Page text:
The Suzuki GSX-R1000 Concept is set to début at Motorcycle Live in UK
Here is a shining example of how motor sports technology translates to the real world. Suzuki renewed their MotoGP efforts last year and the Spanish duo of Aleix Espargaro and Maverick Viñales finished the 2015 MotoGP championship in a formidable eleventh and twelfth place. Moreover, at the Michelin tyre tests in Valencia, Maverick posted the second-fastest timing! At the start of 2015, Suzuki also invested heavily with Martin Halsall of Halsall Racing in the UK to participate in the British Superbike Championship (BSB) fielding riders Christian Iddon and Josh Waters (the contract has been renewed for 2016).
And now the company is ready to unveil the bike that was developed along side their racing development division – the GSX-R1000 Concept which has been built ground up with an all new engine. One could easily assume it to make earth-shattering power at stratospheric rev limits with a compromised bottom-end performance. With that hunchback riding stance and a presumably peaky motor, the new GSX-R1000 could be left for the track junkies and relegated out of practicality contention.
But no. The smart guys at Hamamatsu have put together what they call “the king of sports bikes”. And ‘the king’ deserves a befitting engine to go with that tag line, which is why they have incorporated the ‘Broad Power System’ which is basically a centrifugal Variable Valve Timing (VVT) system for the in-line four. What it effectively translates into is a chunky low to mid range torque and all-out performance for the redder end of the rev band – the best of both worlds thanks to the ultra-light finger followers which replace the previously used inverted bucket-type cam followers. These weigh one-third the weight and reduce the inertial losses of moving parts. Throttle-by-wire incorporates a top-feed shower-type injector in addition to the bottom injector mounted under the throttle butterfly which functions at bottom and mid-range. The top feed shower injector intervenes when top-end whack is summoned. Although the exhaust is not all-new, Suzuki have incorporated what they call Suzuki Exhaust Tuning-Alpha or SET-A. What it does is, restrict the exhaust flow at low revs with the aid of servo-operated valves and opens them at the top end to selectively boost power. Crankshaft continues to be the 180° configuration to ensure the signature Gixxer scream.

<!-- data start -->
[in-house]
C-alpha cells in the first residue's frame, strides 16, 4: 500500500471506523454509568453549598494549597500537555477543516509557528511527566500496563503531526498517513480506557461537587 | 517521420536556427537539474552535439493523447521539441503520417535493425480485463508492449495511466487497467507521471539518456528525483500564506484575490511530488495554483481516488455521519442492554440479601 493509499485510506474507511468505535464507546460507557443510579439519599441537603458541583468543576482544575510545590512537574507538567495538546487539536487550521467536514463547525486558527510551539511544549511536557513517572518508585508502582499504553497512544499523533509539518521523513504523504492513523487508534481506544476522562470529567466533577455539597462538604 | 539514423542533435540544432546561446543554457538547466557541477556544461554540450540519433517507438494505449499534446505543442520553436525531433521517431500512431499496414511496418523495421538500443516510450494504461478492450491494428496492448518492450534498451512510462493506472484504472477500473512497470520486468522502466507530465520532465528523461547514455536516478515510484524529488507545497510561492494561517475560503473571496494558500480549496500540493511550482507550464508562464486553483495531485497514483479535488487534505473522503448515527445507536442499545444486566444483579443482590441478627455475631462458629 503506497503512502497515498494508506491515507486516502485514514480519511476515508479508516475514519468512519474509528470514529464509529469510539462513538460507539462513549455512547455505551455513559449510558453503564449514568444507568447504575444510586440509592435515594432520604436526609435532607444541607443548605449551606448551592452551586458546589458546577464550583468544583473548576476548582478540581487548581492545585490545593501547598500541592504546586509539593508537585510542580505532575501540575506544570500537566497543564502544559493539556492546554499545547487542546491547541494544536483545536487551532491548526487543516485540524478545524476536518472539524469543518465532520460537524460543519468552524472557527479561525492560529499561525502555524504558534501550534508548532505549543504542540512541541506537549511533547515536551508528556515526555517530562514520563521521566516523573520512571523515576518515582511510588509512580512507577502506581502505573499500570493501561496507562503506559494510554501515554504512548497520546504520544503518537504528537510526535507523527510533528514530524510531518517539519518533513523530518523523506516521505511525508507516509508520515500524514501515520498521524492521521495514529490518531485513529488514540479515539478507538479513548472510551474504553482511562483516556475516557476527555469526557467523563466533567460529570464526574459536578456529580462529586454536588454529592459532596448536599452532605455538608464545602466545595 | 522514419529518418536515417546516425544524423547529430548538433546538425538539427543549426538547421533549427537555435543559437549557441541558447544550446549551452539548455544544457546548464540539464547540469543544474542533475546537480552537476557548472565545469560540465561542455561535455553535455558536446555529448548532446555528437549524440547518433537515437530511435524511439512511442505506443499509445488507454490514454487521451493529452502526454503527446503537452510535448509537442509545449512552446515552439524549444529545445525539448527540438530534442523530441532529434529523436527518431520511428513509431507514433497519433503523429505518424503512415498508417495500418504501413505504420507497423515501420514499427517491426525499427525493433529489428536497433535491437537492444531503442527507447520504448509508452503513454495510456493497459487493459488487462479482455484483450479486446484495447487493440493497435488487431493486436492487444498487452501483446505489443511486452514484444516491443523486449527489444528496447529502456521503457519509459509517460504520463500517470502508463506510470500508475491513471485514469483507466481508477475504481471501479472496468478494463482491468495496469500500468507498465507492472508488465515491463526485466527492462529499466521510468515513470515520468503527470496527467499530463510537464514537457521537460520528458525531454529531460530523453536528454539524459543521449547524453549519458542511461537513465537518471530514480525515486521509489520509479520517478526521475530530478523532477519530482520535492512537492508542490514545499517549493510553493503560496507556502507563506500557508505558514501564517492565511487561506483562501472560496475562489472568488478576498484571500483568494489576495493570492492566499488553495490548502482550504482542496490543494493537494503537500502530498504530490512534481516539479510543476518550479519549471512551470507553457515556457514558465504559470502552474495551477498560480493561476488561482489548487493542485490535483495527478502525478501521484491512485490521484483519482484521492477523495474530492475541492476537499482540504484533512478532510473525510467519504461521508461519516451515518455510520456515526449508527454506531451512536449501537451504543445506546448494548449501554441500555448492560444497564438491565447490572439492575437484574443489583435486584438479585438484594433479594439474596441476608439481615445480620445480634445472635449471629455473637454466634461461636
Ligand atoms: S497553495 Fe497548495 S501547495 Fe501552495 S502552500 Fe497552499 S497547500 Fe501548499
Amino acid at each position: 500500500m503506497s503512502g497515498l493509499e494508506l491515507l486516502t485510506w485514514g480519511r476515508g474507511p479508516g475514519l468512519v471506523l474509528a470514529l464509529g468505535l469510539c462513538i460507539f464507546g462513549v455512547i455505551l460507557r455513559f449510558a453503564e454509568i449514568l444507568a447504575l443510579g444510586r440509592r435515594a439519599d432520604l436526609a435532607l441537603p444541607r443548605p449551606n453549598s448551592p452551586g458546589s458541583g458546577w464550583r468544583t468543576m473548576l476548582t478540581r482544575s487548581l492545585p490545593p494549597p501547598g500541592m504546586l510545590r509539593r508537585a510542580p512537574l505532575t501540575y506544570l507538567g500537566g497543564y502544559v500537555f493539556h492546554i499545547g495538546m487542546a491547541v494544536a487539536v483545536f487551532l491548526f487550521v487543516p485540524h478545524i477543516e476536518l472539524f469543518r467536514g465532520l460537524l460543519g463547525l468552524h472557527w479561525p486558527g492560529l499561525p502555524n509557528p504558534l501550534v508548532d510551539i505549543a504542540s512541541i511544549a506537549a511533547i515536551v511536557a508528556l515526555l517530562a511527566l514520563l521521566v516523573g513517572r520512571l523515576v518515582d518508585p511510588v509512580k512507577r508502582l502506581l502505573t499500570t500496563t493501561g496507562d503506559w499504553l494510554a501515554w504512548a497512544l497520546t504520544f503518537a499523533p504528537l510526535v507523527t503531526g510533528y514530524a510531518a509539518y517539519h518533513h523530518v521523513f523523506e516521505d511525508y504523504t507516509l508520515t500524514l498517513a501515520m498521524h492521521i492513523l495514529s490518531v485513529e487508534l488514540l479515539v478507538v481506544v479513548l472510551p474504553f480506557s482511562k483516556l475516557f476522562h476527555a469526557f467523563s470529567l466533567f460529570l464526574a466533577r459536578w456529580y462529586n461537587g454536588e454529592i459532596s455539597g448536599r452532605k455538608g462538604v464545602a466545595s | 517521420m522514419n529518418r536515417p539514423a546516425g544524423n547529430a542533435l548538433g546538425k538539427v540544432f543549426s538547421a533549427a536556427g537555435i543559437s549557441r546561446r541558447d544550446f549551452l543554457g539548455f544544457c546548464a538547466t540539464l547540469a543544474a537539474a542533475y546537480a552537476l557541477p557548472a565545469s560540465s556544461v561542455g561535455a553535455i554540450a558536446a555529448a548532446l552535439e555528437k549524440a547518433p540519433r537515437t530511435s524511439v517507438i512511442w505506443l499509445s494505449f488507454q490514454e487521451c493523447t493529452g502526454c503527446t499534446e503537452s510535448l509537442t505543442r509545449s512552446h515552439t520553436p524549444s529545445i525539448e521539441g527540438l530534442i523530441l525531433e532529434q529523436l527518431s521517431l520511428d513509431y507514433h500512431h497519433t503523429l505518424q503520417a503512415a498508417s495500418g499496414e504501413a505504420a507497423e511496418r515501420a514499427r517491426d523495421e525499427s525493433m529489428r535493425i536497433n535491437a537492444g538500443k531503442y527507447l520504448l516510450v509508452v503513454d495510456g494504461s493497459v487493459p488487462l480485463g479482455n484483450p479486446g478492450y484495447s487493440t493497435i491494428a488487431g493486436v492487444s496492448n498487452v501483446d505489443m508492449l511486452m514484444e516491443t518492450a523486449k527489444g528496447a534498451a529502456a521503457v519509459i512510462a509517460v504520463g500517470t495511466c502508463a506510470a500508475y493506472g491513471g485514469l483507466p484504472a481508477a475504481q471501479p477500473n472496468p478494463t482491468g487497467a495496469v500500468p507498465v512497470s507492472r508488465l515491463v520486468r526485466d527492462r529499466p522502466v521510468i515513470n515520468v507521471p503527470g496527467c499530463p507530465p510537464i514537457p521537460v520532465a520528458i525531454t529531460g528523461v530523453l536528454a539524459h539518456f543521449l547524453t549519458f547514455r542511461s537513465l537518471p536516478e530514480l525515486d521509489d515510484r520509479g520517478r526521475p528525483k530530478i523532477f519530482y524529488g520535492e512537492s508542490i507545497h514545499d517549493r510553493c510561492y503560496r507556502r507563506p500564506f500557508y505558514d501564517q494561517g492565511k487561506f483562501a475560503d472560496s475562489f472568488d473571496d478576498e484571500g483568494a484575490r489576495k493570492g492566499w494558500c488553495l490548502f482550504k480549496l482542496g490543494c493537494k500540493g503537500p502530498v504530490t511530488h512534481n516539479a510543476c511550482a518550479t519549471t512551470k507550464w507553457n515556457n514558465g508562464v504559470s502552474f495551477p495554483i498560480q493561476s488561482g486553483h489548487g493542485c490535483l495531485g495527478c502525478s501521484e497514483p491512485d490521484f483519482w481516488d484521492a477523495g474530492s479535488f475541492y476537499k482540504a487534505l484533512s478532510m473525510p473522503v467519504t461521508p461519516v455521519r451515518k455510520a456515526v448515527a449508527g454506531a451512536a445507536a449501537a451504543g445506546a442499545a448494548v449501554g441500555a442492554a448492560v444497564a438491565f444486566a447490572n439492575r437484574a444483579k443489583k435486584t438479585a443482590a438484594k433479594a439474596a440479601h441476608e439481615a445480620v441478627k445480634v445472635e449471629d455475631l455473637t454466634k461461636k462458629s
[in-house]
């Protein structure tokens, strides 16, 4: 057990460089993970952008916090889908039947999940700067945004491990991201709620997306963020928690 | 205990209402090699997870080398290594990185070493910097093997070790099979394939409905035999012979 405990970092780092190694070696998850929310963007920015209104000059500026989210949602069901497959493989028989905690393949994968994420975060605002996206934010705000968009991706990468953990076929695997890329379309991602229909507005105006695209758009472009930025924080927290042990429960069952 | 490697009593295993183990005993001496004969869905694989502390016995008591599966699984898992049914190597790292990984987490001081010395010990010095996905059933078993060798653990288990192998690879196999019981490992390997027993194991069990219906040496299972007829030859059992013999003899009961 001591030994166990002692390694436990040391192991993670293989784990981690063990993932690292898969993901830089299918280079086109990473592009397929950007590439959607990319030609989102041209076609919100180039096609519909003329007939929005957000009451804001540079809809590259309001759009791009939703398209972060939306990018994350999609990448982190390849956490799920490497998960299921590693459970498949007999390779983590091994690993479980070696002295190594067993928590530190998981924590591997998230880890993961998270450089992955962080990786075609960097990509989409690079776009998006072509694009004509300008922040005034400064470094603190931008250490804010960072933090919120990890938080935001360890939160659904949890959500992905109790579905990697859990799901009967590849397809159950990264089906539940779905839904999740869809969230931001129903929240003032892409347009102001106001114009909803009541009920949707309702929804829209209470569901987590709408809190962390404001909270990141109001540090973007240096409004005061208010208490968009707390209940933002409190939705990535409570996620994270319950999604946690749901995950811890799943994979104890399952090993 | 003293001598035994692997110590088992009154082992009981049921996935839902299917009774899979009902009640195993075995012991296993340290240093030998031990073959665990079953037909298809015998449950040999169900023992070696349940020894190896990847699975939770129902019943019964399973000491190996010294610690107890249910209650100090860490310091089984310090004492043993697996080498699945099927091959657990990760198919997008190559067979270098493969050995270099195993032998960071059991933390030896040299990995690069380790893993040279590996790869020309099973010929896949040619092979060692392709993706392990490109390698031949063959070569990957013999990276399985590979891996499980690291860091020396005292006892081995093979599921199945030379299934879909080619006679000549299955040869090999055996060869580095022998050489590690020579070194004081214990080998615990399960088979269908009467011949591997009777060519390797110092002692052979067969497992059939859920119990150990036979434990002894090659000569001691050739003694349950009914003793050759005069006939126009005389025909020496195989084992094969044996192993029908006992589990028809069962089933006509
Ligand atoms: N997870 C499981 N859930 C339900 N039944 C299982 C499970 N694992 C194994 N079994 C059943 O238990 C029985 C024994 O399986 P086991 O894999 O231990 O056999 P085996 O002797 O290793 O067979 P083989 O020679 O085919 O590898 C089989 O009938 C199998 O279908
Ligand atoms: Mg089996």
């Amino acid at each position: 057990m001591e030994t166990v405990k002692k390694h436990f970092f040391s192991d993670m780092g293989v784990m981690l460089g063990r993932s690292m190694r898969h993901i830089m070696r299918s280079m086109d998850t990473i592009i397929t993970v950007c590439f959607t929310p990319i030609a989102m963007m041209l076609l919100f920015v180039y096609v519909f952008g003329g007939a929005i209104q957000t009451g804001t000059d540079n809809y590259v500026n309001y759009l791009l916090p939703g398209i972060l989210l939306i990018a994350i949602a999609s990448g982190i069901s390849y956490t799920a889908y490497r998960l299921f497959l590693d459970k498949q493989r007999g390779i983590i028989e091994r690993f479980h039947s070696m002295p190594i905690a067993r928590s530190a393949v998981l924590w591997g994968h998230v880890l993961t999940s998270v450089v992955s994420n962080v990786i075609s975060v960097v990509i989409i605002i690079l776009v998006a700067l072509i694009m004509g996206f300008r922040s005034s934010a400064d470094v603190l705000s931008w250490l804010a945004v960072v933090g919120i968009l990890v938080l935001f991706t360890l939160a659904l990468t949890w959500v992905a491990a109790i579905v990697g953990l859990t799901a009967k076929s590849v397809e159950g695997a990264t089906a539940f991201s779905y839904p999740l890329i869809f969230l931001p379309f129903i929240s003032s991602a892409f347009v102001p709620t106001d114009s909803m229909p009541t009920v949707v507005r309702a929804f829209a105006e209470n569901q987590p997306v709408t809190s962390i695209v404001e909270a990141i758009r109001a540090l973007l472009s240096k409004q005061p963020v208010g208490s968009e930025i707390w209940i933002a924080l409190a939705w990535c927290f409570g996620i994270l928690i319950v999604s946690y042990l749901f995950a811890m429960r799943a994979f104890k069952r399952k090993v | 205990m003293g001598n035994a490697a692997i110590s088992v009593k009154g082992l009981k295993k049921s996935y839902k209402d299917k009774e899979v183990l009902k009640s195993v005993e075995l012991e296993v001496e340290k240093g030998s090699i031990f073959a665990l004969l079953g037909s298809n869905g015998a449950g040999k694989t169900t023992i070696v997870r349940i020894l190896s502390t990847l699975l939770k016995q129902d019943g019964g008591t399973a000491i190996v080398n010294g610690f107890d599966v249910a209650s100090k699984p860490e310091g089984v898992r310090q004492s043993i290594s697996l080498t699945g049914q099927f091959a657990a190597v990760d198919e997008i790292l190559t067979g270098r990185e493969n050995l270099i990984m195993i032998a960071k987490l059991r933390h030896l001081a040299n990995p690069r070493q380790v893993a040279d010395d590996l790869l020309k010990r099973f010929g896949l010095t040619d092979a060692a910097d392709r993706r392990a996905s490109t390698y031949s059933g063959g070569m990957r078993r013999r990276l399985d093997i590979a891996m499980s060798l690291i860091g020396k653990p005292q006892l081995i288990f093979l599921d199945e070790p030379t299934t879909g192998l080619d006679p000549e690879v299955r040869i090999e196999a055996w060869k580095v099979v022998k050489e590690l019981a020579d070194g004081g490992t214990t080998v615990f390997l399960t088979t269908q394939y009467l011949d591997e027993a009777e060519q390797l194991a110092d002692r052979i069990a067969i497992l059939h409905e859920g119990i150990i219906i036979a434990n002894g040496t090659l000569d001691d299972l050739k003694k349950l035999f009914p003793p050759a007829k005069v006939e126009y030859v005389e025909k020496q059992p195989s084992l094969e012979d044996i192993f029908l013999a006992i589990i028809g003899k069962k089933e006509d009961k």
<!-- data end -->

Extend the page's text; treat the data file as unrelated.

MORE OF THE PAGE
The all-new chassis is an Aluminium twin-spar unit carrying the Showa suspension. These are nitrogen charged and the ‘Balance Free’ concept allows it to mount the valves in accessible locations for easy adjustments. Rider aids include a 10-level traction control system, three selectable modes of engine power delivery (Suzuki Drive Mode Selector (S-DMS), electronic ABS, launch control, and quick-shifter for up and down-shifting.
The new GSX-R1000 focuses on everyday rideability and has been commissioned to be the lightest GSX-R1000 ever. While it does not fail to impress us in the concept form, we’d like to see this mean machine retain it’s impressive attributes in the production version, as and when it is launched.